Married to an agnostic

iVillage Member
Registered: 01-16-2013
Married to an agnostic
9
Thu, 01-17-2013 - 10:35am

Hi,

I was just wondering if there were any Christians out ther who were married to an atheist or agnostic? Has it caused any problems in the marriage? How do you handle raising the kids in regards to religion?

I've been married to an agnostic for 8 years now and overall it hasn't presented many problems. He's totally okay with me bringing the kids to church and even likes that they are involved with youth group. I just always feel so alone, though, when I see all these other couples and families together at church. Surely I can't be the only one in this situation?

iVillage Member
Registered: 10-17-2012
Thu, 01-17-2013 - 5:01pm

Agnostics, by definition are doubters, not unbelievers, so perhaps discussing your faith will open his eyes to the probability.  As a former skeptic, myself, maybe bringing in someone who has a lot of knowledge on the subject who might be able to share their knowledge on a higher level than just "faith" and provide a more compelling argument.

You could also just ask your DH to attend church with you and your kids, simply as a family event and to teach some family values to your children.  A family that prays together...

iVillage Member
Registered: 12-20-2003
Fri, 01-18-2013 - 12:01am
I've been married to an agnostic for 14 years. There have been very few problems about religion. There have been a few times my wife suggesting getting the kids involved with a religion, but she has never followed through.
iVillage Member
Registered: 04-16-2009
Fri, 01-18-2013 - 12:24pm

Congratuations on a successful marriage.

I know many successful marriages (over 20, 30 years) between people of different faiths (or lack of faith). One couple,for example,  one of them is Jewish and the other, Muslem. Another couple is Hindu & Catholic.  These couples have all raised well-adjusted, intelligent young adults.  

I also know even more couples, in which one of the couple is agnostic or atheist. They too have all raised "good kids" and have close families.  (One, afterall, does not have to attend a church to instill family values in children.)

The common thread in all these marriages is respect and communication; the couple respects each other's right to their own personal beliefs. They have also, prior to the birth of their children, decided how the children would be raised with respect to religion. Some opted for one; some opted to expose the children to both;some opted to bring the kids up in no religion.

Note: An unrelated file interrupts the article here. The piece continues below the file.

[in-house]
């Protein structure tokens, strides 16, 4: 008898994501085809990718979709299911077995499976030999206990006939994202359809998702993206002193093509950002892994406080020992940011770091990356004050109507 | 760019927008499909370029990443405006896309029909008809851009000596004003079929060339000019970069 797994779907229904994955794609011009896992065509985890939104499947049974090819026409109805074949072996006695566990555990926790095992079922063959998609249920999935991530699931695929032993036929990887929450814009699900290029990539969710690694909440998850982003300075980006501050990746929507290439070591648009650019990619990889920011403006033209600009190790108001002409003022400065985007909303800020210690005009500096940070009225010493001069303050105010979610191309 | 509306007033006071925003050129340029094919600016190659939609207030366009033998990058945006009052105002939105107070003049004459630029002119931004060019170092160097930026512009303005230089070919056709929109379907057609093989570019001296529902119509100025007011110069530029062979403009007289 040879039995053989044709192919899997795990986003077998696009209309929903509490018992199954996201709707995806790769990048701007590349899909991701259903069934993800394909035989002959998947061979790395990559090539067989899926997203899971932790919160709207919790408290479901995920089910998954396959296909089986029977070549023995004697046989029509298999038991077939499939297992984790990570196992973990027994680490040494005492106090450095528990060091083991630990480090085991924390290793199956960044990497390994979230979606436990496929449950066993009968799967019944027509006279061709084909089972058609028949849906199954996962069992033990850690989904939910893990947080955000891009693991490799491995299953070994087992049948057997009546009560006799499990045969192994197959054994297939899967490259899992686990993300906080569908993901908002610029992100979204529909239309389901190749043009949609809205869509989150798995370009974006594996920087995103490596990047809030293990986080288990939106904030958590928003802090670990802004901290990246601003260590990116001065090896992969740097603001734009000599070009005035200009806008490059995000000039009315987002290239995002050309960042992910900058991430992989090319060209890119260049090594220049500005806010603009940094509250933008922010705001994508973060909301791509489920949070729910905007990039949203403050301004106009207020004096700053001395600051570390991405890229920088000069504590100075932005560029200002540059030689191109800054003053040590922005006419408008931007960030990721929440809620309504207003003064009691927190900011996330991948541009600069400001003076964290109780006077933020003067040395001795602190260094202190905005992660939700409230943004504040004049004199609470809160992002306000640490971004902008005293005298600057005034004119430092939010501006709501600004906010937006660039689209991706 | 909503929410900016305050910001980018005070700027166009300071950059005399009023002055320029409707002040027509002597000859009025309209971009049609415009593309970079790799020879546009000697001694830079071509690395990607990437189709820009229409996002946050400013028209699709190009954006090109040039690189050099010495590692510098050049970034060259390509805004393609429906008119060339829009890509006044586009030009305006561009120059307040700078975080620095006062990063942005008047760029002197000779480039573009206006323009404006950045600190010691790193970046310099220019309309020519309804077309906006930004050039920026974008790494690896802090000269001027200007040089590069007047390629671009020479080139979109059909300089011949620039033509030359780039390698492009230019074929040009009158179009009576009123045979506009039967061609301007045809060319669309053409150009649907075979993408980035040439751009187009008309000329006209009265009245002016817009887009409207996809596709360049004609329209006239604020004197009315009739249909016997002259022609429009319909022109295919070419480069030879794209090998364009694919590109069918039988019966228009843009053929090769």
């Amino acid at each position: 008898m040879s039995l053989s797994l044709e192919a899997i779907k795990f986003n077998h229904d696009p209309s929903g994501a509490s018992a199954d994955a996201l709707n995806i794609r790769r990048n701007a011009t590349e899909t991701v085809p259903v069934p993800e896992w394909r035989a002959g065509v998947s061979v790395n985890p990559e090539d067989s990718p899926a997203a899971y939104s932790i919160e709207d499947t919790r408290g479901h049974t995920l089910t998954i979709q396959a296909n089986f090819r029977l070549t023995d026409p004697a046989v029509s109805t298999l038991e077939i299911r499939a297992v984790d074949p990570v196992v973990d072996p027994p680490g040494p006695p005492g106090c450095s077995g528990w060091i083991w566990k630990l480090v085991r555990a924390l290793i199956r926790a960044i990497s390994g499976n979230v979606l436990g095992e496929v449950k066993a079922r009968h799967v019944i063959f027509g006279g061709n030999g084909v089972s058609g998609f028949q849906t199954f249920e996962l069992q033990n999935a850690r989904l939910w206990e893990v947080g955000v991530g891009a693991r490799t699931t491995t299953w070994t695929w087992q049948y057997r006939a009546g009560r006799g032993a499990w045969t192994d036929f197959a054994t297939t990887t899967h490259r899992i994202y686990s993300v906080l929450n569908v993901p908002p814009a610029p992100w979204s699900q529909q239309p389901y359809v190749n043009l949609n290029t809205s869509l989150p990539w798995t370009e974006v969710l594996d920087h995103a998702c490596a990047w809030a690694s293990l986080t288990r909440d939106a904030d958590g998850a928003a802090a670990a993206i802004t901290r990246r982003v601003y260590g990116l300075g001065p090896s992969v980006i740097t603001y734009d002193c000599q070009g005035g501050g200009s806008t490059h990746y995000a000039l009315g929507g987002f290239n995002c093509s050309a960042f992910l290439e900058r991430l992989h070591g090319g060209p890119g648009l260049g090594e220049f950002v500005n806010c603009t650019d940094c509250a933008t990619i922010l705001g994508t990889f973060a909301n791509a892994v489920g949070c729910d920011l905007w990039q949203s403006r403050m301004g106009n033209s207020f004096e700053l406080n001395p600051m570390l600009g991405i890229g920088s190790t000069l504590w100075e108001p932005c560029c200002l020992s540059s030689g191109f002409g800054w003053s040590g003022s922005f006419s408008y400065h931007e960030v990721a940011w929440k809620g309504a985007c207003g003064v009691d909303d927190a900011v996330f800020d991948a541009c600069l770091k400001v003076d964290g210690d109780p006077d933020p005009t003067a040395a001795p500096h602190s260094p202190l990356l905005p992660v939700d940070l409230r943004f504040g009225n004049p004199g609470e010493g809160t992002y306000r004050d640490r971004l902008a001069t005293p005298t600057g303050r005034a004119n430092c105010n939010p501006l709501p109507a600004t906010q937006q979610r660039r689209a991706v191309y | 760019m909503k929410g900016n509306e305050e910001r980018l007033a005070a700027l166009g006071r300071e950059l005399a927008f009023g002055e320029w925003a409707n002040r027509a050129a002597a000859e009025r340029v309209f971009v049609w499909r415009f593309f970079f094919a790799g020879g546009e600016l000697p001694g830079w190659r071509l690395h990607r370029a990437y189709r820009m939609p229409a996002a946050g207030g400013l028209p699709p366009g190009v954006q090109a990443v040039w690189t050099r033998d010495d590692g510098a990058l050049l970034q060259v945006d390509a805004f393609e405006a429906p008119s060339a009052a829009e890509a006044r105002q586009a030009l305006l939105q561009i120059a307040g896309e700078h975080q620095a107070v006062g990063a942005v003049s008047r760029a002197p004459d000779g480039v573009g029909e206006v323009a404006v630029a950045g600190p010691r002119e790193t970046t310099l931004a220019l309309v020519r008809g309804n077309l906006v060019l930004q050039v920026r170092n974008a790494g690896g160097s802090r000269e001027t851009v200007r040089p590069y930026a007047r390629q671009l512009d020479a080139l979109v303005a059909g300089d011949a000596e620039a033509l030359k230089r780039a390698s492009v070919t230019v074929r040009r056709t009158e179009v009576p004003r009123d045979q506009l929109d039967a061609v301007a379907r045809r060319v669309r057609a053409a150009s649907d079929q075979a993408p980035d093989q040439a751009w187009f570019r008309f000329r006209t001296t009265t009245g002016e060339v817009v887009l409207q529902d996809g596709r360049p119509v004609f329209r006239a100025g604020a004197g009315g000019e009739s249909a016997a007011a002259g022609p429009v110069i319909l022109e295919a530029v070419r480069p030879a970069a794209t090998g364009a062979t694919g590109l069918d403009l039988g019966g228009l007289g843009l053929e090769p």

So yes, it is not unusal for an agnostic and a Christian to have a successful marriage.

iVillage Member
Registered: 04-16-2009
Fri, 01-18-2013 - 12:24pm

Congratuations on a successful marriage.

I know many successful marriages (over 20, 30 years) between people of different faiths (or lack of faith). One couple,for example,  one of them is Jewish and the other, Muslem. Another couple is Hindu & Catholic.  These couples have all raised well-adjusted, intelligent young adults.  

I also know even more couples, in which one of the couple is agnostic or atheist. They too have all raised "good kids" and have close families.  (One, afterall, does not have to attend a church to instill family values in children.)

The common thread in all these marriages is respect and communication; the couple respects each other's right to their own personal beliefs. They have also, prior to the birth of their children, decided how the children would be raised with respect to religion. Some opted for one; some opted to expose the children to both;some opted to bring the kids up in no religion.

So yes, it is not unusal for an agnostic and a Christian to have a successful marriage.

iVillage Member
Registered: 01-16-2013
Fri, 01-18-2013 - 1:30pm

So yes, it is not unusal for an agnostic and a Christian to have a successful marriage.

Thanks! I guess it just feels that way when I look around during service and see all these couples.